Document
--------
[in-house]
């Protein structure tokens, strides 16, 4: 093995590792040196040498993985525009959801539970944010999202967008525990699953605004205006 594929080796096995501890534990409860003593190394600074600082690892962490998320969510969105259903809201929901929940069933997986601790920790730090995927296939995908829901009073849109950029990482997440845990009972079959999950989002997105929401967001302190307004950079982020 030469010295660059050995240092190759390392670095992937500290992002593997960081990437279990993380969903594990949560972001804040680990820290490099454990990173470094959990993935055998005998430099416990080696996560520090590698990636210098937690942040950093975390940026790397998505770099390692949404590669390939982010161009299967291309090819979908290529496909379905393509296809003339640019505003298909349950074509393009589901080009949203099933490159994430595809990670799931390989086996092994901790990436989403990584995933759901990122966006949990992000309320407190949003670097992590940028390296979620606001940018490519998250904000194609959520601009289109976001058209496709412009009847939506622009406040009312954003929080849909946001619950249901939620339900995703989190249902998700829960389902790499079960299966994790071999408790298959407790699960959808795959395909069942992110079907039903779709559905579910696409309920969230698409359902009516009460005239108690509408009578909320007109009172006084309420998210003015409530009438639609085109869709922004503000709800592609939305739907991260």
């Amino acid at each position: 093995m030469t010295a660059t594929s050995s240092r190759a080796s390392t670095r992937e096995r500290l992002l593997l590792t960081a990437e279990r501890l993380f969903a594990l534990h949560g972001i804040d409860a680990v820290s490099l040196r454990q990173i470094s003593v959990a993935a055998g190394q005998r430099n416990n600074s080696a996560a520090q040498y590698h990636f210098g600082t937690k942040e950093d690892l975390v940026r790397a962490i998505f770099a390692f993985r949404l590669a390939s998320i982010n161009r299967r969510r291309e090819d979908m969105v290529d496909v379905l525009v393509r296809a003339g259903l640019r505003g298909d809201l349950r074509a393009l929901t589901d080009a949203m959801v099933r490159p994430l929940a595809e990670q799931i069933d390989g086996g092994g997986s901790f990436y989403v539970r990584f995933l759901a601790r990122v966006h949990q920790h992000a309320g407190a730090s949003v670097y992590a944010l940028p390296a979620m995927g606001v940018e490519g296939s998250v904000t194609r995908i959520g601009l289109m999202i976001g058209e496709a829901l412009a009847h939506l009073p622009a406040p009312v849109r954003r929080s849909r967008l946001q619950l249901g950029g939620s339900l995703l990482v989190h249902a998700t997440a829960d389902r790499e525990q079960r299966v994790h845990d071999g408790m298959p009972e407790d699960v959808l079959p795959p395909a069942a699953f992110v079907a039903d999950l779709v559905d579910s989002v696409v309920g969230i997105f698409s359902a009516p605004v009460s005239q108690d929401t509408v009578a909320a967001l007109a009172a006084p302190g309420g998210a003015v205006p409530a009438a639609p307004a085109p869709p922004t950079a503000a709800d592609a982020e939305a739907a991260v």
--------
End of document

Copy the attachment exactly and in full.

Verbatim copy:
[in-house]
């Protein structure tokens, strides 16, 4: 093995590792040196040498993985525009959801539970944010999202967008525990699953605004205006 594929080796096995501890534990409860003593190394600074600082690892962490998320969510969105259903809201929901929940069933997986601790920790730090995927296939995908829901009073849109950029990482997440845990009972079959999950989002997105929401967001302190307004950079982020 030469010295660059050995240092190759390392670095992937500290992002593997960081990437279990993380969903594990949560972001804040680990820290490099454990990173470094959990993935055998005998430099416990080696996560520090590698990636210098937690942040950093975390940026790397998505770099390692949404590669390939982010161009299967291309090819979908290529496909379905393509296809003339640019505003298909349950074509393009589901080009949203099933490159994430595809990670799931390989086996092994901790990436989403990584995933759901990122966006949990992000309320407190949003670097992590940028390296979620606001940018490519998250904000194609959520601009289109976001058209496709412009009847939506622009406040009312954003929080849909946001619950249901939620339900995703989190249902998700829960389902790499079960299966994790071999408790298959407790699960959808795959395909069942992110079907039903779709559905579910696409309920969230698409359902009516009460005239108690509408009578909320007109009172006084309420998210003015409530009438639609085109869709922004503000709800592609939305739907991260």
């Amino acid at each position: 093995m030469t010295a660059t594929s050995s240092r190759a080796s390392t670095r992937e096995r500290l992002l593997l590792t960081a990437e279990r501890l993380f969903a594990l534990h949560g972001i804040d409860a680990v820290s490099l040196r454990q990173i470094s003593v959990a993935a055998g190394q005998r430099n416990n600074s080696a996560a520090q040498y590698h990636f210098g600082t937690k942040e950093d690892l975390v940026r790397a962490i998505f770099a390692f993985r949404l590669a390939s998320i982010n161009r299967r969510r291309e090819d979908m969105v290529d496909v379905l525009v393509r296809a003339g259903l640019r505003g298909d809201l349950r074509a393009l929901t589901d080009a949203m959801v099933r490159p994430l929940a595809e990670q799931i069933d390989g086996g092994g997986s901790f990436y989403v539970r990584f995933l759901a601790r990122v966006h949990q920790h992000a309320g407190a730090s949003v670097y992590a944010l940028p390296a979620m995927g606001v940018e490519g296939s998250v904000t194609r995908i959520g601009l289109m999202i976001g058209e496709a829901l412009a009847h939506l009073p622009a406040p009312v849109r954003r929080s849909r967008l946001q619950l249901g950029g939620s339900l995703l990482v989190h249902a998700t997440a829960d389902r790499e525990q079960r299966v994790h845990d071999g408790m298959p009972e407790d699960v959808l079959p795959p395909a069942a699953f992110v079907a039903d999950l779709v559905d579910s989002v696409v309920g969230i997105f698409s359902a009516p605004v009460s005239q108690d929401t509408v009578a909320a967001l007109a009172a006084p302190g309420g998210a003015v205006p409530a009438a639609p307004a085109p869709p922004t950079a503000a709800d592609a982020e939305a739907a991260v």